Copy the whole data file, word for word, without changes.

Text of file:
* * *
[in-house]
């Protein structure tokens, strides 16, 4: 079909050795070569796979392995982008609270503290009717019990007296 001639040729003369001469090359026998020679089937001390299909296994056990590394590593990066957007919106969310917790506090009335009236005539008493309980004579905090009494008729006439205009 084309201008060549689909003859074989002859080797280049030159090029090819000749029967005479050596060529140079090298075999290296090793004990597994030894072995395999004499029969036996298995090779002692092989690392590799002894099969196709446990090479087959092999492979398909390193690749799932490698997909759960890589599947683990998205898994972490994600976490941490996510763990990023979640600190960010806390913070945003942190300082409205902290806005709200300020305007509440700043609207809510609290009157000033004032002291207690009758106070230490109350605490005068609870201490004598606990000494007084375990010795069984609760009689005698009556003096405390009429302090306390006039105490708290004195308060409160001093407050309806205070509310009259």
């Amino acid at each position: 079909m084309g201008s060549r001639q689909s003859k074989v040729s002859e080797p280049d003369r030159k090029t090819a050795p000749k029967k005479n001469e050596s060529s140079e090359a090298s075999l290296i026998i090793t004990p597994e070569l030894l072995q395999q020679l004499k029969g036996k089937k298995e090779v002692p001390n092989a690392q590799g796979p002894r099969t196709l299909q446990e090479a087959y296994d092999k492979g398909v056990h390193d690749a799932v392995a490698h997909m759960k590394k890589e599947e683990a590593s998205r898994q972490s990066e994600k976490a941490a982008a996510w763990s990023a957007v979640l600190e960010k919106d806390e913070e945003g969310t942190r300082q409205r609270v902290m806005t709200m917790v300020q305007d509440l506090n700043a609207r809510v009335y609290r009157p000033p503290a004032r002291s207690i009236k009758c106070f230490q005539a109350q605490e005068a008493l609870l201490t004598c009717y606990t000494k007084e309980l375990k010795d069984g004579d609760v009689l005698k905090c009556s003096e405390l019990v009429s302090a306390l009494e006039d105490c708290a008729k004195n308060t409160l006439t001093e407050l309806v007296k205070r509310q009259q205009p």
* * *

[in-house]
């Protein structure tokens, strides 16, 4: 079909050795070569796979392995982008609270503290009717019990007296 001639040729003369001469090359026998020679089937001390299909296994056990590394590593990066957007919106969310917790506090009335009236005539008493309980004579905090009494008729006439205009 084309201008060549689909003859074989002859080797280049030159090029090819000749029967005479050596060529140079090298075999290296090793004990597994030894072995395999004499029969036996298995090779002692092989690392590799002894099969196709446990090479087959092999492979398909390193690749799932490698997909759960890589599947683990998205898994972490994600976490941490996510763990990023979640600190960010806390913070945003942190300082409205902290806005709200300020305007509440700043609207809510609290009157000033004032002291207690009758106070230490109350605490005068609870201490004598606990000494007084375990010795069984609760009689005698009556003096405390009429302090306390006039105490708290004195308060409160001093407050309806205070509310009259």
């Amino acid at each position: 079909m084309g201008s060549r001639q689909s003859k074989v040729s002859e080797p280049d003369r030159k090029t090819a050795p000749k029967k005479n001469e050596s060529s140079e090359a090298s075999l290296i026998i090793t004990p597994e070569l030894l072995q395999q020679l004499k029969g036996k089937k298995e090779v002692p001390n092989a690392q590799g796979p002894r099969t196709l299909q446990e090479a087959y296994d092999k492979g398909v056990h390193d690749a799932v392995a490698h997909m759960k590394k890589e599947e683990a590593s998205r898994q972490s990066e994600k976490a941490a982008a996510w763990s990023a957007v979640l600190e960010k919106d806390e913070e945003g969310t942190r300082q409205r609270v902290m806005t709200m917790v300020q305007d509440l506090n700043a609207r809510v009335y609290r009157p000033p503290a004032r002291s207690i009236k009758c106070f230490q005539a109350q605490e005068a008493l609870l201490t004598c009717y606990t000494k007084e309980l375990k010795d069984g004579d609760v009689l005698k905090c009556s003096e405390l019990v009429s302090a306390l009494e006039d105490c708290a008729k004195n308060t409160l006439t001093e407050l309806v007296k205070r509310q009259q205009p």